This Article examines these and other infirmities of federal plea bargaining and proposes giving judges a more central role in the process. Of course, there is a limit to how much an enhanced judicial role can accomplish. As long as prosecutors have wide discretion in selecting charges, they will likely dominate plea bargaining. But my proposal--a thought experiment, really--shows how enhanced judicial involvement could change prosecutors' incentives by bringing plea bargaining into the light of the courtroom. That, in turn, could make plea bargaining more fair and transparent to both defendants and the public and more effective in arriving at just and reasonable sentences. This Article makes a novel contribution to the plea bargaining literature by reconceptualizing the judge's role in plea bargaining and fleshing out and modifying some skeletal proposed reforms from the 1970s (6) in light of legal developments over the last four decades. The older proposals would abrogate prosecutorial discretion and make the plea/trial differential uniform across all cases. Although conceptually elegant, these proposals are politically infeasible. My proposal is more modest, but letting judges frame the issues early in the case through a public proceeding would work a fundamental reform to plea bargaining.

The Supreme Court recently took an important step toward encouraging more judicial involvement in plea bargaining in a pair of 2012 decisions, Lafler v. Cooper (7) and Missouri v. Frye. (8) These cases strengthened defendants' protections against ineffective assistance of plea bargaining counsel, but they also considered how defendants might prove that their attorneys' ineffective assistance had prejudiced them. This has encouraged judges to make some record of the parties' plea discussions. The parties in turn must conduct their negotiations differently, knowing that the negotiations could become the subject of public litigation. Thus, Lafler and Frye have effectively invited judges to exert a greater influence in plea bargaining.

This Article proceeds as follows: In Part II, I briefly describe the federal judge's role in plea bargaining. Part III critiques plea bargaining. In Part IV, I put forward my proposal to reform it, and Part V considers the implications of this proposal.

I propose letting defendants request from the court, early in the case, two indicated sentences: one for a guilty plea and another for a post-trial sentence (the difference between these two sentences is called the "plea/trial differential"). The parties would engage in litigation similar to a sentencing proceeding, with the help of a pre-plea presentence report, to systematically explore the key sentencing issues.

My approach is novel because it would permit the court, in determining the two indicated sentences, to consider case-specific factors, such as the size of plea/trial differential necessary for the court to process its caseload, the strength of the prosecutor's case and likelihood of conviction at trial, and the potential undue coerciveness of the plea/trial differential where the prosecutor's case is weak. Using these case-specific factors yields two benefits that are novel to the literature on plea bargaining reform. First, the approach is pragmatic because it would merely ask the sentencing court to make explicit the analysis that it already employs implicitly. Second, it could mitigate any undue coercion in a guilty plea because the court could sufficiently familiarize itself with the prosecution's case to discern whether the government was offering a steep discount off of a potentially draconian post-trial sentence to compensate for the weakness of its case.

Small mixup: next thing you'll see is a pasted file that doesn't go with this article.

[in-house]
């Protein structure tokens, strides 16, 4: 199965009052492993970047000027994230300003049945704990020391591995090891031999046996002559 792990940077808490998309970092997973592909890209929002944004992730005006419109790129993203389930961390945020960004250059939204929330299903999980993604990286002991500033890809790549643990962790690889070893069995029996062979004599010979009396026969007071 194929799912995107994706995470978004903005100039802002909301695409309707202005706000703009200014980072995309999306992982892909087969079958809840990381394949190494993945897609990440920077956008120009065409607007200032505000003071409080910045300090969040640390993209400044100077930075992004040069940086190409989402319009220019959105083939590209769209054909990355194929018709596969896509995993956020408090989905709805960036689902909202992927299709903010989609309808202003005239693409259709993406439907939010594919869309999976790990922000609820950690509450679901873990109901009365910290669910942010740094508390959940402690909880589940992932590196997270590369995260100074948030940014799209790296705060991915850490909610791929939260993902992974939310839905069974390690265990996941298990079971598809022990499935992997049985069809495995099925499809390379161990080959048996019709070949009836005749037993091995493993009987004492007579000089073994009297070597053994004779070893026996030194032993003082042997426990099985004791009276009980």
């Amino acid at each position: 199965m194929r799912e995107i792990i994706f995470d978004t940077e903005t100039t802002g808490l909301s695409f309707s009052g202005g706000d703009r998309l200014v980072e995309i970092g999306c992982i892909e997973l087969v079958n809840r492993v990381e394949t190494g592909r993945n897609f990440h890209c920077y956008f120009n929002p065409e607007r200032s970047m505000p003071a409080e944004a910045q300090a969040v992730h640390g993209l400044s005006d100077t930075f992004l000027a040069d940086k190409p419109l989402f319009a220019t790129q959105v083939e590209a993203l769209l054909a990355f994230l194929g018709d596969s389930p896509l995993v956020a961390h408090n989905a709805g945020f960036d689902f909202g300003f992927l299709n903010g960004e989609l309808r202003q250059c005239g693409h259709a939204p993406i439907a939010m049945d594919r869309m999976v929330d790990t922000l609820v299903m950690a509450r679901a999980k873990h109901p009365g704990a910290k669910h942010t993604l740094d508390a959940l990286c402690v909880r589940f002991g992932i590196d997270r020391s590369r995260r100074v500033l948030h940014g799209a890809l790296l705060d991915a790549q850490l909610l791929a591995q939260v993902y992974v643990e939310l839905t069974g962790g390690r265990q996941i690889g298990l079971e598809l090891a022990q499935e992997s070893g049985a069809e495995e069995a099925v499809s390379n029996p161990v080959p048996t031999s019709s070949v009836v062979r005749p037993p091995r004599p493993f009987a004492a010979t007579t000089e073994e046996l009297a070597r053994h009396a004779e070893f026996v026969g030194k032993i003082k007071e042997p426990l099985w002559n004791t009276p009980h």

This proposal has other significant advantages. It would allow judges to supervise an adversarial procedural that would help frame the parties' subsequent plea negotiations with better information about the factual and legal contours of the case and the potential sentencing consequences. It would take place on the record, improving the transparency and legitimacy of the justice system. In seeking to provide defendants with better information as they make the most important decision in the case, it would comport with Padilla v. Kentucky, in which the Supreme Court required that defendants be advised of the risk of deportation before pleading guilty. (9) Finally, in describing significant yet achievable changes to criminal procedure, it provides federal criminal practitioners with a detailed roadmap for experimentation and reform.

I. The Federal Judge's Role in Plea Bargaining

In this Part, I describe the federal judge's role in plea bargaining. That role is a minor one; prosecutors are the star of the show. Prosecutors select the defendants and the charges and come to the bargaining table with the most leverage. Defense attorneys make their best pitch for leniency but ultimately encourage their clients to take a deal. Judges ensure that the plea is "knowing" and "voluntary" but essentially rubberstamp most plea agreements (10) and sentence the defendants according to the parties' agreement. Since 1974, federal judges have been prohibited from any participation in the plea discussions, and appeals courts have strictly enforced that prohibition. But Lafler and Frye are changing that because they require the court and the parties to document more of the plea bargaining process.